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Graef to be Honored on Hospitality Wall of Fame

May 05, 2014

Dorothy Graef  

Dorothy Graef is a trailblazer for female pastry chefs in St. Louis, but she would rather deflect such attention. Humble to a fault, she has persevered in this demanding and challenging business for 35 years, respected by her peers for her professionalism and fortitude.


Because of her dedication, tenacity and skills, Graef is being inducted into the St. Louis Community College’s Hospitality Studies Wall of Fame, which is located on the Forest Park campus. The ceremony is May 8.


Graef, the executive pastry chef at the Sunset Country Club, earned an associate degree in hotel/restaurant management from STLCC in 1979, and also graduated in 1981 from the chefs/cooks apprenticeship program, a certificate of proficiency that took three years to complete.


Staying Put

'Graef has only worked at three places in 35 years, which is practically unheard of in the hospitality industry. She started out at the St. Louis Club in 1979, under the tutelage of legendary certified master pastry chef Wolfgang Bierer, hired through the college’s selective apprenticeship program.  She moved on to the University Club for 23 years until it closed, then joined the Sunset Country Club in 2007.


She attributes her longevity to enjoying her work and a willingness to try new things.


“Pastry’s fun, but it takes hard work and perseverance. It’s all about attitude and perseverance,” she said. “I’m lucky to have a job I love, and that makes a huge difference.”


Graef discovered early in her career that making sweet treats for people was very rewarding.


“Baking says you care, when you take the time to bake something. It’s an art and a science, but it’s not as hard as people think,” she said. “It’s all about your eye, taste and smell – you must have a feel for what you are doing, and you have to do it over and over again. I had a professor say ‘practice makes permanent.’”


Balancing Act

In 1979, Graef worked full time while she was also going to school full time, which made for long days. The apprenticeship program, overseen by several highly regarded professional chefs, was competitive and grueling. The chefs accepted only three to five students after testing and personal interviews. Students kept a detailed log book, and were required to join the St. Louis Chefs de Cuisine organization as junior chefs.


“We had to work hard, and we went to work every day,” said Rob Hertel, a chef/educator at STLCC who was a classmate of Graef’s.


The fourth child in a family of nine kids, Graef grew up in south St. Louis City, and graduated from Bishop DuBourg High School.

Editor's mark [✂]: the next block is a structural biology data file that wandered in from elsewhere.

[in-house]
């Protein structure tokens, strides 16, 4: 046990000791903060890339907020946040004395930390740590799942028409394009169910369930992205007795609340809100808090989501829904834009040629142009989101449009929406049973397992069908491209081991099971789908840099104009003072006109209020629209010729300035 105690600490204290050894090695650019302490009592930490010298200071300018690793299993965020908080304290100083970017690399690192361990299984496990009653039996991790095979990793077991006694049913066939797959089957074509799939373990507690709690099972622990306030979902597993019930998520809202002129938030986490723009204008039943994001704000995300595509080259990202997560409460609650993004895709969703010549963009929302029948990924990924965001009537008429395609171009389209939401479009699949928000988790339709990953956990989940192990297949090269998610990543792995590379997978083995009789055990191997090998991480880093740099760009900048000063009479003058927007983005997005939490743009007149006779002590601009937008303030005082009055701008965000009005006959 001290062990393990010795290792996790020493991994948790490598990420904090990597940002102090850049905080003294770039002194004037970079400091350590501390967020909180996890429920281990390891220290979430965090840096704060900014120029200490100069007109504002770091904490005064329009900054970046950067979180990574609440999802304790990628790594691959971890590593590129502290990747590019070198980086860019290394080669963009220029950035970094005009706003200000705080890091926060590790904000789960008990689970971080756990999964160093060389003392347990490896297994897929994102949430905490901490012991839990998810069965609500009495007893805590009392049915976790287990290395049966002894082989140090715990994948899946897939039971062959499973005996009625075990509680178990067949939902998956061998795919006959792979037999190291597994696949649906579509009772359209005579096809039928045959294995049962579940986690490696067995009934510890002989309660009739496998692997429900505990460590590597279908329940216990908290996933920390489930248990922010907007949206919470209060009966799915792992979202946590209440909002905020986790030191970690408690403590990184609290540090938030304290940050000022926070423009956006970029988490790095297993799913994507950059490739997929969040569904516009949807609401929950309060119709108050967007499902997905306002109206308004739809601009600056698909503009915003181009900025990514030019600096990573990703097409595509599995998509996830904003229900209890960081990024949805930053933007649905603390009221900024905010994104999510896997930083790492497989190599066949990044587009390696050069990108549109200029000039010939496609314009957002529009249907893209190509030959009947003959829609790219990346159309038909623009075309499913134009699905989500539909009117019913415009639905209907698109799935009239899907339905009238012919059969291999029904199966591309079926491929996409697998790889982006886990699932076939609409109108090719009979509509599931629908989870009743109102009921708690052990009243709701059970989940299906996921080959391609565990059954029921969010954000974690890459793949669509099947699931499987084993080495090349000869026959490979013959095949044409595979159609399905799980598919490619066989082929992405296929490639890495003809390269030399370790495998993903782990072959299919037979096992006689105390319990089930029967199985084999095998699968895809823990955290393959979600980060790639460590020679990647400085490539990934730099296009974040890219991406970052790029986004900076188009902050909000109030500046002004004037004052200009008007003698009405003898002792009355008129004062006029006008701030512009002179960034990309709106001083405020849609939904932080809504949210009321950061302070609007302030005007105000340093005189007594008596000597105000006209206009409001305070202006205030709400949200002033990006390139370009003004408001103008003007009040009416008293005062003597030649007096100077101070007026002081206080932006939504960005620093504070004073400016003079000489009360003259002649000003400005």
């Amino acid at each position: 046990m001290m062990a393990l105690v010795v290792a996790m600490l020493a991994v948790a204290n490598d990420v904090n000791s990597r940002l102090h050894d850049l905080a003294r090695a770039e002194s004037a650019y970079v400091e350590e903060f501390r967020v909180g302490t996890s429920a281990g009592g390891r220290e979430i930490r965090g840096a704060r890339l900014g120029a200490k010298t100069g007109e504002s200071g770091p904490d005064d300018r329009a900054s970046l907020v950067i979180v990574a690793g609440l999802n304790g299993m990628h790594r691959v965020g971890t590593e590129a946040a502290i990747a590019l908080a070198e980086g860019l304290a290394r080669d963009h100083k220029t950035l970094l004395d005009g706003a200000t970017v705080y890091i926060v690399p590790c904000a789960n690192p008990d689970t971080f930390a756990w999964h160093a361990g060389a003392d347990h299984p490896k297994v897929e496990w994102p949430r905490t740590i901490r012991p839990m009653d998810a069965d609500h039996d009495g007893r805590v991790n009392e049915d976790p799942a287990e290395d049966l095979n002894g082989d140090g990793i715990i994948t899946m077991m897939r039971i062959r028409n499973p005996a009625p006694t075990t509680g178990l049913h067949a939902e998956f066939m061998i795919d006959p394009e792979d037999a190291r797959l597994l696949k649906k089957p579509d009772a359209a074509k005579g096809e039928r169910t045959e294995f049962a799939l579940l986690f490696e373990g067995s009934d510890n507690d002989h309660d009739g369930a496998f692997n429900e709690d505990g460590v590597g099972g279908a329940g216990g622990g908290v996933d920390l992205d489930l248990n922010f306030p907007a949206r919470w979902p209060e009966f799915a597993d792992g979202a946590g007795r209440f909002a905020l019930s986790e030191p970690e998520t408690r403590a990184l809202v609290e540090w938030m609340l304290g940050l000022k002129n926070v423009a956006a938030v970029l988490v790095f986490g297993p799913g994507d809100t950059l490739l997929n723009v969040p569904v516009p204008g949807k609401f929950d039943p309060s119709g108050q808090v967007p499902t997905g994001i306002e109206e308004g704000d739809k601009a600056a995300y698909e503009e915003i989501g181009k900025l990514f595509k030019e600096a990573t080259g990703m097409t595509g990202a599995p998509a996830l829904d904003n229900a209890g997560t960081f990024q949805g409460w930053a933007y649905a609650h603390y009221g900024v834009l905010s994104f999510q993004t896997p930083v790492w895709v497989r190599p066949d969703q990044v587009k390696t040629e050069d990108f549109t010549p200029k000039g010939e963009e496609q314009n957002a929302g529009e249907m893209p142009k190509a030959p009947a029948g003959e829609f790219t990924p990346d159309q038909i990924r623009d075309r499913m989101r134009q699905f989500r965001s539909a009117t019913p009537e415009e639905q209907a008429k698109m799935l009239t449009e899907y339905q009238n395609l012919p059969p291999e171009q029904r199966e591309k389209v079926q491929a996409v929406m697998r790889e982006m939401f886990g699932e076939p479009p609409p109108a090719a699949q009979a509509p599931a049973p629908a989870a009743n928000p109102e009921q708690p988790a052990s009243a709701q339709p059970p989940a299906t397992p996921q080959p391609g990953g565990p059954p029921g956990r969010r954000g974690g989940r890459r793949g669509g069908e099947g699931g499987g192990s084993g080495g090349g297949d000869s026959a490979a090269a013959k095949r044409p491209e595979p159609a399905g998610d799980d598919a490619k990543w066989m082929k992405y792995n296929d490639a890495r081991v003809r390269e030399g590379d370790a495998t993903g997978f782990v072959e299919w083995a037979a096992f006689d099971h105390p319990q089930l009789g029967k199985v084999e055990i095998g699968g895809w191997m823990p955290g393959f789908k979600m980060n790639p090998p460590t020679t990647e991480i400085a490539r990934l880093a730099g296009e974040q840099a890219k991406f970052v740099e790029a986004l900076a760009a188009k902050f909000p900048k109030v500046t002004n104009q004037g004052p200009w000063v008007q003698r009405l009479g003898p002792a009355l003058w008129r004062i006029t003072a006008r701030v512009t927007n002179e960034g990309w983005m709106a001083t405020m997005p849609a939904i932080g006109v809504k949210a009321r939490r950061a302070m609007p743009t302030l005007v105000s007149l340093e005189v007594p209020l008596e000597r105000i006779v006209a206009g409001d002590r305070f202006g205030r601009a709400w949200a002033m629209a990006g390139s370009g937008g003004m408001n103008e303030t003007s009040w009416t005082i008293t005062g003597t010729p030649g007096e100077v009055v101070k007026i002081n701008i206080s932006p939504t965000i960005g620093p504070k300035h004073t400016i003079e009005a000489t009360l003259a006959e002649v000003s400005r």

There were very few women in the restaurant-hotel management degree program back then, and Graef was the only female in the pastry area of specialization.


“It didn’t faze me that I was the only woman. I see myself as a chef. I don’t see people as male, female, black, white. I just see people as professionals,” she said.  “I’m lucky I knew what I wanted to do at age 18.”


Into the Sunset

Her mentor Bierer, a certified culinary educator, taught her the tricks of the trade. Considered the consummate pastry chef, he holds the highest level of certification a pastry chef can earn, shared by only 13 others in the United States. He spent more than 20 years as executive chef at the St. Louis Club and also retired from Nestle. Originally from Germany, he was one of the youngest European chefs to earn master chef designation. He also has been recognized with awards for sharing his knowledge, and being a source of information and guidance.


Graef is fond of her colleagues at the Sunset Country Club.


“I work with a great group of young people. We are always helping each other out,” she said.


Founded in 1910 by Adolphus Busch, the Sunset Country Club is located in south St. Louis County.  Graef keeps club members and their guests happy with such specialties as chocolate tuxedo strawberries, chocolate macaroons and “anything with sugar.”


“I like what I do because it stays versatile. I can go from a children’s party to an elaborate wine dinner. The sky’s the limit,” she said. “I love to experiment with anything new. I always want to learn new things.”


In the beginning, her repertoire was mainly European pastries, but now she favors such vintage American classics as chess pie, red velvet cake, and made-from-scratch tapioca pudding. She likes developing special touches, for instance, adding chocolate ganache to a chocolate banana bread pudding.


“I have a passion for breads. I like doing the basics right. If you have good ingredients – pure vanilla, real butter and good quality chocolate, you can make a great brownie,” she noted.


Her favorite regular shift is 6 a.m.-2:30 p.m., but this time of year is her busiest season, so she’ll put in long hours for Mother’s Day, Father’s Day, weddings, special dinners, graduation parties and other clientele requests. She also teaches a kids’ cooking class as part of camp offerings during the summer.


“As long as I can keep expanding my horizons, I’ll keep doing it. If I can try some new things, I’ll stay excited,” she said.


The Hospitality Studies Wall of Fame is lined with plaques recognizing people who have made significant contributions to the local culinary industry, and is located inside the Jack E. Miller Hospitality Studies Center at Forest Park.